One In A Million caused controversy when it was released and now the band appear to have cut it from a new anthology due in June.
Guns N’ Roses have removed a song with homophobic and racist lyrics from a remastered and expanded album of their work.
The band is releasing a “Locked N’ Loaded” the expanded version of 1987’s Appetite for Destruction which includes unreleased tracks as well as B-sides, EPs and covers recorded around the same time.
However, a track list on their website shows that One In A Million, which was originally on the Guns N’ Roses Lies album, will not be included on the series of discs alongside hits like Welcome To The Jungle and Sweet Child O’ Mine.
The song caused controversy
Yes I needed some time to get away
I needed some peace of mind
Some peace of mind that’ll stay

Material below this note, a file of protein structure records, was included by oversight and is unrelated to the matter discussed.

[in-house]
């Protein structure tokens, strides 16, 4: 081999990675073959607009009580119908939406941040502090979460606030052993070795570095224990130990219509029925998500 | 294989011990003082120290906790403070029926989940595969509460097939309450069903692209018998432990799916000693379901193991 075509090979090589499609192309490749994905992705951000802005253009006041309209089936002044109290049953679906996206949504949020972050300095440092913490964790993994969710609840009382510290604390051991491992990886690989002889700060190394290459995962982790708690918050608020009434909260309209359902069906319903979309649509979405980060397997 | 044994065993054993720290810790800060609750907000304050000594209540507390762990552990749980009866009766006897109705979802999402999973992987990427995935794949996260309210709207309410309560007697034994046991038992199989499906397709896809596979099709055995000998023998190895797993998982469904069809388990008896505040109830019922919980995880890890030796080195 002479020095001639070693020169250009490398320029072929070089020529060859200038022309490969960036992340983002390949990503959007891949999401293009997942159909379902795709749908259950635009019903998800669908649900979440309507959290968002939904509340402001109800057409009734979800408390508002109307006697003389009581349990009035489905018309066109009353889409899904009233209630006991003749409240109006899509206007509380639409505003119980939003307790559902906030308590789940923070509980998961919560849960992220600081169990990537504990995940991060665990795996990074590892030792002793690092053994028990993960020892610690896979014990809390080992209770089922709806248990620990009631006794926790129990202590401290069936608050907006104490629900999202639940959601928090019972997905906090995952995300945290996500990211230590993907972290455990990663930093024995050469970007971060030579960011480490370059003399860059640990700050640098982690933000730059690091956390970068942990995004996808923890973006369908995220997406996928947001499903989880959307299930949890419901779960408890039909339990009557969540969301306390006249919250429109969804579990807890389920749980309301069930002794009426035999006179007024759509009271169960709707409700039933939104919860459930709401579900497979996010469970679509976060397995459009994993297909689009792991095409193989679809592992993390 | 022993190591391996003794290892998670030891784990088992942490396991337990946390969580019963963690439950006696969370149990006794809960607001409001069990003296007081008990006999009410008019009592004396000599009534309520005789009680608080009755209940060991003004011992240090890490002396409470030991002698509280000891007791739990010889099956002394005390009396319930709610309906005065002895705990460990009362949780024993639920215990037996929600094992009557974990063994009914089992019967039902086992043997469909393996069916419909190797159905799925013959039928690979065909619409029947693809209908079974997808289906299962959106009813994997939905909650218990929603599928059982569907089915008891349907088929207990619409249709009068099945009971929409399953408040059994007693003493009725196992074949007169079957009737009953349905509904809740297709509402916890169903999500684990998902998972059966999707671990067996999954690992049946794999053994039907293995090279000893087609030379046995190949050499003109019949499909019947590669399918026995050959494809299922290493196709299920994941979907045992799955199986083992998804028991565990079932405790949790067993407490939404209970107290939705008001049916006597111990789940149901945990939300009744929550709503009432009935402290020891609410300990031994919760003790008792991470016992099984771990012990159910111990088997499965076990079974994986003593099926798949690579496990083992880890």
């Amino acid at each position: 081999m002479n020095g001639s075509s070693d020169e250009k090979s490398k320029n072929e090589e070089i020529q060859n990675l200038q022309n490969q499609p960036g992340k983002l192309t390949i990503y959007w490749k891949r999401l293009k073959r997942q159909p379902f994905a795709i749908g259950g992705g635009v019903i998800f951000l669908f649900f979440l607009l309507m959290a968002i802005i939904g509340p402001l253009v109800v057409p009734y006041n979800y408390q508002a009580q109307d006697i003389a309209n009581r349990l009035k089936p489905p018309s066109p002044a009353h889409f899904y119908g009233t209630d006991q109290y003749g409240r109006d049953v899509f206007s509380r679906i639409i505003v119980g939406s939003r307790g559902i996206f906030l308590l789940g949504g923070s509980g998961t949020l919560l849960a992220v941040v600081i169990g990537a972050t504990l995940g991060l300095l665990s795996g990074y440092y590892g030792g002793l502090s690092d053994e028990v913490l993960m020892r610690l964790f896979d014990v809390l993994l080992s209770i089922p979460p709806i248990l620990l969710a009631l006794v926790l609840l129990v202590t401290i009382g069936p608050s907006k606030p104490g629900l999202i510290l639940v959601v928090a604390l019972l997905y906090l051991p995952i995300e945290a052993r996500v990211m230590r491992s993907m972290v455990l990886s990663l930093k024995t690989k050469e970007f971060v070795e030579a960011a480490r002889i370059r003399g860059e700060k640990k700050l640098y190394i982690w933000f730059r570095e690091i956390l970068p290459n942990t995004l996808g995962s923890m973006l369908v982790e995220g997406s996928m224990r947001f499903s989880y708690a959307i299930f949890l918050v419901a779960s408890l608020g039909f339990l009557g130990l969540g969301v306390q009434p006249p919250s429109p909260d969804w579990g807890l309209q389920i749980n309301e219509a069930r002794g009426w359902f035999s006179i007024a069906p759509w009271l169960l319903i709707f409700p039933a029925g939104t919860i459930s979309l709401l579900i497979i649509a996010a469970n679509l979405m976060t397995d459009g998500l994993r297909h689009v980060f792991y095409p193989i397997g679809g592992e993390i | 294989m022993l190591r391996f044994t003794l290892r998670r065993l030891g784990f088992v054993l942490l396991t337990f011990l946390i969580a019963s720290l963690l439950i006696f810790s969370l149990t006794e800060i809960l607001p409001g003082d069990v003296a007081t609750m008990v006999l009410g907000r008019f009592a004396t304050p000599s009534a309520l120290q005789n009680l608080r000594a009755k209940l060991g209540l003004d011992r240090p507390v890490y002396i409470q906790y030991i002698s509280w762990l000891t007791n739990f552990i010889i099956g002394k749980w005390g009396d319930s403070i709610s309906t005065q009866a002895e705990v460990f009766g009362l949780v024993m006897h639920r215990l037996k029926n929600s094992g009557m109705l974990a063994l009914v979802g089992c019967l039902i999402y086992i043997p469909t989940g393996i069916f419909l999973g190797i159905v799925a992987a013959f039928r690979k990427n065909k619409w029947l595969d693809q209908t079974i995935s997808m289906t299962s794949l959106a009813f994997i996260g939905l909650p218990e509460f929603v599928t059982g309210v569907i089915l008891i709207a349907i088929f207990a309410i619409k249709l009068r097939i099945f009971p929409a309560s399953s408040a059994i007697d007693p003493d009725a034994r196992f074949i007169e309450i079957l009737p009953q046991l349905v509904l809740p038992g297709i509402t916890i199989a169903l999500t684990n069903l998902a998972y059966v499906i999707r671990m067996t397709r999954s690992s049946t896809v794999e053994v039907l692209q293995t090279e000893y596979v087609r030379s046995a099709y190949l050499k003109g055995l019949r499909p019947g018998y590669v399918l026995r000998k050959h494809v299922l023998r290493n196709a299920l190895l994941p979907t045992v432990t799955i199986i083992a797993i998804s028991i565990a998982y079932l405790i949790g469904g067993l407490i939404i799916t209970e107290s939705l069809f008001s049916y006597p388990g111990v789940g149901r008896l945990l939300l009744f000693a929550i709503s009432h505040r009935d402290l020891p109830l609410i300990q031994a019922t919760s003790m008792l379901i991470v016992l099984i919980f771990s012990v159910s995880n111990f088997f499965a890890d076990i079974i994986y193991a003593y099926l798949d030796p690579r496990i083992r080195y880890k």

So I thumbed it, now it’s six in L.A.
Maybe a Greyhound could be my way
Get outta my way
Don’t need to buy any of your
Gold chains today
Now don’t need no bracelets
Clamped in front of my back
Just need my ticket ’till then
Won’t you cut me some slack
In a 1989 Rolling Stone interview lead singer Axl Rose said: “I used words like police and n****** because you’re not allowed to use the word “n*****”.
Defending his use of the word amidst some Guns ’n’ Roses lyrics, Axl explained the song One in a Million was about “a large number of black men” that he saw hustling people in a parking lot. He went on to clarify “I don’t like boundaries of any kind. I don’t like being told what I can and can’t say. I used the word n****r because it’s a word to describe somebody that is basically a pain in your life, a problem. The word n****r doesn’t necessarily mean black”. Why can black people go up to each other and say, “N*****,” but when a white guy does it all of a sudden it’s a big put-down.
In his final public comments about One In A Million in 1992, Rose stated: “It was a way for me to express my anger at how vulnerable I felt in certain situations that had gone down in my life.”